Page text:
"We are particularly concerned about the slow pace of change on education for sustainable development. Only a third of institutions have integrated it into their teaching and learning strategies. This compares to polls that show 70% of students want greener degrees . Unless urgent action is taken to address this we will not have the skills base to move to a low carbon economy in the UK."
... which begs (at least) three questions:
- does the crude methodology of the green league tell us anything worthwhile about what's being taught / learned?
- what has ESD to do with the economy – low carbon or other? (or with greener degrees?)
- do teaching and learning strategies determine what gets learned by students?
The assumption in the UCU statement is that the UK's low-carbon skills base depends on whether ESD features in an institution's teaching and learning strategy. If this were all that's necessary, I'd have taken up golf ages ago. However, it isn't; rather, it depends on what students learn when exposed by expert academics to the inter-play of knowledge, theory, cutting edge research, and post-normal workplace practices, in relation to their chosen and other necessary disciplines. Happily, UK universities have rather a lot of academics who can lay on such carefully-constructed experiences.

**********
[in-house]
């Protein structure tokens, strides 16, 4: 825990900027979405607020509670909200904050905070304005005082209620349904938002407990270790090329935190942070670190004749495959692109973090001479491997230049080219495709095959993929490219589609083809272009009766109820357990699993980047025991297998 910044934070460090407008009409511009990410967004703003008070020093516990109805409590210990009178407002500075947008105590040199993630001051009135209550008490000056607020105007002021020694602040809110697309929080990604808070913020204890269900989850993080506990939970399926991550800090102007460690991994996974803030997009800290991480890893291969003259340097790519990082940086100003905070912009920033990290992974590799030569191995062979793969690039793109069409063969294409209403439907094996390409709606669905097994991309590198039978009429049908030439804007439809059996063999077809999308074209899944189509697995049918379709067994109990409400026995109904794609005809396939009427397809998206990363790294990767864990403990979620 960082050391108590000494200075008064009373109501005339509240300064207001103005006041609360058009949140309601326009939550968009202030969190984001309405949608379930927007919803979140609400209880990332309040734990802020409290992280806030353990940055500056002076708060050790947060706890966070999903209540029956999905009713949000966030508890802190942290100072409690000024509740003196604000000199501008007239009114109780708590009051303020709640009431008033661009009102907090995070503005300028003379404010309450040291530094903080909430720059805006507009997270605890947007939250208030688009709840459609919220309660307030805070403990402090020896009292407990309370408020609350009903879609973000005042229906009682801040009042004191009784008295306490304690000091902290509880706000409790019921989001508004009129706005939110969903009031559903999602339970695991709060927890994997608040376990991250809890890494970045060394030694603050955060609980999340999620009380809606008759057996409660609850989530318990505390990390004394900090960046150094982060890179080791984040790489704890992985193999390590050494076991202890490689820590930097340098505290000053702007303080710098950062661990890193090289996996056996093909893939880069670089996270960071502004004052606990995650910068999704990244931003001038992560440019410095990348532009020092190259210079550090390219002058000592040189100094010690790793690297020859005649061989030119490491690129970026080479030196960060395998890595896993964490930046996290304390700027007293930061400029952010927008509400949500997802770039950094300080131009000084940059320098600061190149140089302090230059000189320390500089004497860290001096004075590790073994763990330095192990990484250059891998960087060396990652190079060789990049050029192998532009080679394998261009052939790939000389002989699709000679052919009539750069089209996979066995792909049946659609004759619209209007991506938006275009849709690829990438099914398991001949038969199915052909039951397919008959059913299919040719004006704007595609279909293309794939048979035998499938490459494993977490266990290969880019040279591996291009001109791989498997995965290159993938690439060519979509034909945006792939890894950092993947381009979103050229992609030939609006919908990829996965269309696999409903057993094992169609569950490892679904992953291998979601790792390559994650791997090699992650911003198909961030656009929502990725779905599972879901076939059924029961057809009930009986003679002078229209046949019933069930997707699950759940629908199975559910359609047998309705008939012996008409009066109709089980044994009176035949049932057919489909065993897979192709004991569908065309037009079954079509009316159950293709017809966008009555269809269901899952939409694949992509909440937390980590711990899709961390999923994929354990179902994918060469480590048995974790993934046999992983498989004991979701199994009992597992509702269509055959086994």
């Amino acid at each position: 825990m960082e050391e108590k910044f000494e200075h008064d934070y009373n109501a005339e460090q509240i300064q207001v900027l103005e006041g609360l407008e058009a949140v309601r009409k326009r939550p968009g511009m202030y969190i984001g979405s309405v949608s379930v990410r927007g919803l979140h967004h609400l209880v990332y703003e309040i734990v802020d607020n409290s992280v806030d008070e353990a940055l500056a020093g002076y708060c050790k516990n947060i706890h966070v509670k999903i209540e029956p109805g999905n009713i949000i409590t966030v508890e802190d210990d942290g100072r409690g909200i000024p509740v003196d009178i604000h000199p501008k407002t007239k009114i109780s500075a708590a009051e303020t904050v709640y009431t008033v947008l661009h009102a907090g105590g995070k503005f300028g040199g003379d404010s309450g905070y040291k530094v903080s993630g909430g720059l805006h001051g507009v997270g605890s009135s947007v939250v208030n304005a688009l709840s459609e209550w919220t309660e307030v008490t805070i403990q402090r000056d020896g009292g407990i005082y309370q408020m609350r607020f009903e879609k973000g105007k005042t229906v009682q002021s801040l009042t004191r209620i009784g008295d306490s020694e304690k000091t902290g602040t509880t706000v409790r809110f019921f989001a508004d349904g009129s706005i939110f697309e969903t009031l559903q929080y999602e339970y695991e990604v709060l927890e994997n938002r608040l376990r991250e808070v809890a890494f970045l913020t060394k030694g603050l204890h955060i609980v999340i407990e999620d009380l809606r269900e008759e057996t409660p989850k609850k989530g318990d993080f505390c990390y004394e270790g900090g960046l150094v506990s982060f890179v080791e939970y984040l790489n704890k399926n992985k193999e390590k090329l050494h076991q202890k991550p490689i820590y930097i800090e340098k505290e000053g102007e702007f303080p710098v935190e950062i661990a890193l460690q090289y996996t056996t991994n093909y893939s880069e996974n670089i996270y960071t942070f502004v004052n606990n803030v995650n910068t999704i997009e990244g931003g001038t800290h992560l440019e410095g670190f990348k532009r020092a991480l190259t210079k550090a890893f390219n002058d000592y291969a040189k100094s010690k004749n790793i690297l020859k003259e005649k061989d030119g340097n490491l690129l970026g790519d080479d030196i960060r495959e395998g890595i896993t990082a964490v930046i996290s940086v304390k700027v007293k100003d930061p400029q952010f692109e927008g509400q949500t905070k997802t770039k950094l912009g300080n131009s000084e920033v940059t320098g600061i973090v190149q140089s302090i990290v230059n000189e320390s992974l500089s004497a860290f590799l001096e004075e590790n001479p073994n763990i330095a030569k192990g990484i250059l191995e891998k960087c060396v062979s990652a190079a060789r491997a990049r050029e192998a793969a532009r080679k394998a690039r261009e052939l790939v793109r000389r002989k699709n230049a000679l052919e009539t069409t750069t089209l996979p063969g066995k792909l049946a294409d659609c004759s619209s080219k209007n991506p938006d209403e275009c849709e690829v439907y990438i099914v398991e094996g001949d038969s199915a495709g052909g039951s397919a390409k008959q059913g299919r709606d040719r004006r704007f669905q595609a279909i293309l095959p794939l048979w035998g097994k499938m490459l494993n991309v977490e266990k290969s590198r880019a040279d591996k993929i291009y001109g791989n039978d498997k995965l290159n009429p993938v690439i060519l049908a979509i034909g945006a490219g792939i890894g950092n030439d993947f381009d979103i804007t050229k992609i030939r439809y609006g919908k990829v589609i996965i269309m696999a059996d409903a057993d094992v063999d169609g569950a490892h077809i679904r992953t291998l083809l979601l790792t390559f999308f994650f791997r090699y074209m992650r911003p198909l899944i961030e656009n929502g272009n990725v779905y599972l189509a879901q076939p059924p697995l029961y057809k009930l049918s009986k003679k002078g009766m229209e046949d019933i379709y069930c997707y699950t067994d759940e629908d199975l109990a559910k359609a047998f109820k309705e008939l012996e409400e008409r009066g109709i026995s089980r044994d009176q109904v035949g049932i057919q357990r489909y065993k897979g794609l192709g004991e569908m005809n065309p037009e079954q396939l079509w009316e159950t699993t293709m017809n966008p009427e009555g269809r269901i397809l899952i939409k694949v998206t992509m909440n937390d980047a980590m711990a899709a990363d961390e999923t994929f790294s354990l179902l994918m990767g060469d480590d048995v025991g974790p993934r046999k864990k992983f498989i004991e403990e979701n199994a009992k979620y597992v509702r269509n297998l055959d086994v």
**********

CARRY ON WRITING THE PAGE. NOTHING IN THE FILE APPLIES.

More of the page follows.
A very pertinent question is what does ESD contribute to all this? Rather than think that it's only ESD that matters, it would be better to articulate carefully just what contribution it can make, and what value it can add.
 What the NUS research report said was:
"Over two thirds of 2011 first and second-year respondents (66.6% and 70.3% respectively), as in 2010 (70%), believe that sustainability should be covered by their university".
This was a summary of answers to questions of the form: Is sustainable development something which universities should actively incorporate and promote?